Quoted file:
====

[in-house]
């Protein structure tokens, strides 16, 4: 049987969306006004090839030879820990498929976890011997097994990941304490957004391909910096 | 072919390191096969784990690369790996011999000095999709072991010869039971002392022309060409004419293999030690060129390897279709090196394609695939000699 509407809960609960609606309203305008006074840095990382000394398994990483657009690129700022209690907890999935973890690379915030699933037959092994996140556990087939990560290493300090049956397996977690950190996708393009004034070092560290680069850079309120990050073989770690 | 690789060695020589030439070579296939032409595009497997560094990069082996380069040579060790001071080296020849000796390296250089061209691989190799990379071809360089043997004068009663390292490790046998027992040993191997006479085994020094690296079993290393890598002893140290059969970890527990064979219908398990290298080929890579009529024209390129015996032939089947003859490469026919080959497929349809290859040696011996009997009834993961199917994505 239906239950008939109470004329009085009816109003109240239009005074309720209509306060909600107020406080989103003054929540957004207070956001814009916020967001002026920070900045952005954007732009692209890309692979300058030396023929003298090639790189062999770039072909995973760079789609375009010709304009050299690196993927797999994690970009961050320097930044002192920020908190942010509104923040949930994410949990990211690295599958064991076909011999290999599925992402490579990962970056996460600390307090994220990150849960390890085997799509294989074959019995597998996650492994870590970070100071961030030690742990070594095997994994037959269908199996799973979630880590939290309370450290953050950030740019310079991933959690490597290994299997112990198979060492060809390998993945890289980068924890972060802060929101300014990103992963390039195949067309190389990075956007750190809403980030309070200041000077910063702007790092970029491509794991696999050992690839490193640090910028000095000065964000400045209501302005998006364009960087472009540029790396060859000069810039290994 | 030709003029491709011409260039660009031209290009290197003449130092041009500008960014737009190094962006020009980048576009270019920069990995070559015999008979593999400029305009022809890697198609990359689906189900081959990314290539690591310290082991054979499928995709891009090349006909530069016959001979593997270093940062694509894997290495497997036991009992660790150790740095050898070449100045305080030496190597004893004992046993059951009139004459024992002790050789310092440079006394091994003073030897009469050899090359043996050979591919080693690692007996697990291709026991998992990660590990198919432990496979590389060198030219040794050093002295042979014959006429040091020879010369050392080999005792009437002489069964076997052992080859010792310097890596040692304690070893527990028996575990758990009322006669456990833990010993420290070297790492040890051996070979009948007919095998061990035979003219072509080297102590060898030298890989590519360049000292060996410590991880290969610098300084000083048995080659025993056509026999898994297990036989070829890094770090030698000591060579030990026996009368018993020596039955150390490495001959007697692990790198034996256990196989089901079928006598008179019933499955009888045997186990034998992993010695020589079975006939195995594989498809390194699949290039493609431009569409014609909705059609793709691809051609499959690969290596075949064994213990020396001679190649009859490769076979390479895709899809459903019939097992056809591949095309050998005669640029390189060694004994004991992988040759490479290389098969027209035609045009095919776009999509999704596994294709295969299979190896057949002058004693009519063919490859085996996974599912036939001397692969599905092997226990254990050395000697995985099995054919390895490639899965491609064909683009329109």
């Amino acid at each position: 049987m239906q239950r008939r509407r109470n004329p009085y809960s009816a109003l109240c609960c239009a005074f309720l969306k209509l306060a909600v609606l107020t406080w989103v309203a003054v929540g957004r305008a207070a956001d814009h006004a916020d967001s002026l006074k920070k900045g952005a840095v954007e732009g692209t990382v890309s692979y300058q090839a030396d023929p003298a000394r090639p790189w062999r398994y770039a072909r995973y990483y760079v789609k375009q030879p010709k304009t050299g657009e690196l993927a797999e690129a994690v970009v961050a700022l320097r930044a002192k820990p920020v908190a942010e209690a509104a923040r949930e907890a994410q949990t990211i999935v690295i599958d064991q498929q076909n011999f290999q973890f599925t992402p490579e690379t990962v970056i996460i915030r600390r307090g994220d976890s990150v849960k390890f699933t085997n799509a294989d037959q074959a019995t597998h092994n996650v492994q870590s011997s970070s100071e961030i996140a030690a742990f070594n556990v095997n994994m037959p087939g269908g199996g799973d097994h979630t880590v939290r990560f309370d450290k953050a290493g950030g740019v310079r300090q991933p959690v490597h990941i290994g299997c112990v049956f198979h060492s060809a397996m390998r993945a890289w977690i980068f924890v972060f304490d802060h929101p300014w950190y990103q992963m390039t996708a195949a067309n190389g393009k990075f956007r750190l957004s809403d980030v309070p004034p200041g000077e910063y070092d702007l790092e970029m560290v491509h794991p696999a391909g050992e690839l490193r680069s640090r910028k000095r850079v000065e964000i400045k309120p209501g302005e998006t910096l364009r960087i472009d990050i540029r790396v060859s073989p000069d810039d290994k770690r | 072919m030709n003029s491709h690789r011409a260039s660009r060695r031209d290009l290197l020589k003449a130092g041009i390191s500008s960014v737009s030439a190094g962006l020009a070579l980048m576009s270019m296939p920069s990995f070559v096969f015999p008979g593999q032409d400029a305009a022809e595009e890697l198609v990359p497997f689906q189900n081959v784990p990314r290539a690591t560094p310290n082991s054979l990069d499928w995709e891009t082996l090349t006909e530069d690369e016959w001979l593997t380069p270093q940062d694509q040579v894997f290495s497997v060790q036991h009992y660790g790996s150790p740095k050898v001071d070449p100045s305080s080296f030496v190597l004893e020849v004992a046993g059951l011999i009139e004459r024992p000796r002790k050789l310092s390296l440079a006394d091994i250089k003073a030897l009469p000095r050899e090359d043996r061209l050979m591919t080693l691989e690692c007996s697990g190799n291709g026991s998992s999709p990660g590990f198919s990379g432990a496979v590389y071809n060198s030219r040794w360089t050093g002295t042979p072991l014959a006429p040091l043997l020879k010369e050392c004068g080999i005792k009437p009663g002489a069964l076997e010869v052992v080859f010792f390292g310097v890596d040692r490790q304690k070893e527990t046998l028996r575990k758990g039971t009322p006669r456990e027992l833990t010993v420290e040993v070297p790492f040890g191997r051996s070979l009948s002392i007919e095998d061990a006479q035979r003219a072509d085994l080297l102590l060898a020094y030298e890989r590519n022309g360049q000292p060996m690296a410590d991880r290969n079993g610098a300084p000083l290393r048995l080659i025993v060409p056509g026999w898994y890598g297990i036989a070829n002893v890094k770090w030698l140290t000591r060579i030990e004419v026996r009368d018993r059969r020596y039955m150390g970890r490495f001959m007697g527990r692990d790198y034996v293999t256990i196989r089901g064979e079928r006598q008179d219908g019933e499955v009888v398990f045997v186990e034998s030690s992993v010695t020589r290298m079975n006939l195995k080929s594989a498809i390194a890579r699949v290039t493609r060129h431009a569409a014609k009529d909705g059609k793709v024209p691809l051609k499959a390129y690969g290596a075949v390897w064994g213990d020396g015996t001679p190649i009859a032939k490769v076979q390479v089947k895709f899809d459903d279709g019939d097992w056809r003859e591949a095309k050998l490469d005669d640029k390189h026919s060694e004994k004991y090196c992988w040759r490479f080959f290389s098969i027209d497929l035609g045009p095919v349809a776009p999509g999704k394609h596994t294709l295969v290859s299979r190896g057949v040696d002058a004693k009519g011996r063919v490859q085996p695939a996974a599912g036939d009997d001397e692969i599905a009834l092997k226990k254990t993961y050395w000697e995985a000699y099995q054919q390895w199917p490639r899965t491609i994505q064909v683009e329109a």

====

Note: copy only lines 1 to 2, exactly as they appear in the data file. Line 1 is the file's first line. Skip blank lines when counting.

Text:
[in-house]
């Protein structure tokens, strides 16, 4: 049987969306006004090839030879820990498929976890011997097994990941304490957004391909910096 | 072919390191096969784990690369790996011999000095999709072991010869039971002392022309060409004419293999030690060129390897279709090196394609695939000699 509407809960609960609606309203305008006074840095990382000394398994990483657009690129700022209690907890999935973890690379915030699933037959092994996140556990087939990560290493300090049956397996977690950190996708393009004034070092560290680069850079309120990050073989770690 | 690789060695020589030439070579296939032409595009497997560094990069082996380069040579060790001071080296020849000796390296250089061209691989190799990379071809360089043997004068009663390292490790046998027992040993191997006479085994020094690296079993290393890598002893140290059969970890527990064979219908398990290298080929890579009529024209390129015996032939089947003859490469026919080959497929349809290859040696011996009997009834993961199917994505 239906239950008939109470004329009085009816109003109240239009005074309720209509306060909600107020406080989103003054929540957004207070956001814009916020967001002026920070900045952005954007732009692209890309692979300058030396023929003298090639790189062999770039072909995973760079789609375009010709304009050299690196993927797999994690970009961050320097930044002192920020908190942010509104923040949930994410949990990211690295599958064991076909011999290999599925992402490579990962970056996460600390307090994220990150849960390890085997799509294989074959019995597998996650492994870590970070100071961030030690742990070594095997994994037959269908199996799973979630880590939290309370450290953050950030740019310079991933959690490597290994299997112990198979060492060809390998993945890289980068924890972060802060929101300014990103992963390039195949067309190389990075956007750190809403980030309070200041000077910063702007790092970029491509794991696999050992690839490193640090910028000095000065964000400045209501302005998006364009960087472009540029790396060859000069810039290994 | 030709003029491709011409260039660009031209290009290197003449130092041009500008960014737009190094962006020009980048576009270019920069990995070559015999008979593999400029305009022809890697198609990359689906189900081959990314290539690591310290082991054979499928995709891009090349006909530069016959001979593997270093940062694509894997290495497997036991009992660790150790740095050898070449100045305080030496190597004893004992046993059951009139004459024992002790050789310092440079006394091994003073030897009469050899090359043996050979591919080693690692007996697990291709026991998992990660590990198919432990496979590389060198030219040794050093002295042979014959006429040091020879010369050392080999005792009437002489069964076997052992080859010792310097890596040692304690070893527990028996575990758990009322006669456990833990010993420290070297790492040890051996070979009948007919095998061990035979003219072509080297102590060898030298890989590519360049000292060996410590991880290969610098300084000083048995080659025993056509026999898994297990036989070829890094770090030698000591060579030990026996009368018993020596039955150390490495001959007697692990790198034996256990196989089901079928006598008179019933499955009888045997186990034998992993010695020589079975006939195995594989498809390194699949290039493609431009569409014609909705059609793709691809051609499959690969290596075949064994213990020396001679190649009859490769076979390479895709899809459903019939097992056809591949095309050998005669640029390189060694004994004991992988040759490479290389098969027209035609045009095919776009999509999704596994294709295969299979190896057949002058004693009519063919490859085996996974599912036939001397692969599905092997226990254990050395000697995985099995054919390895490639899965491609064909683009329109």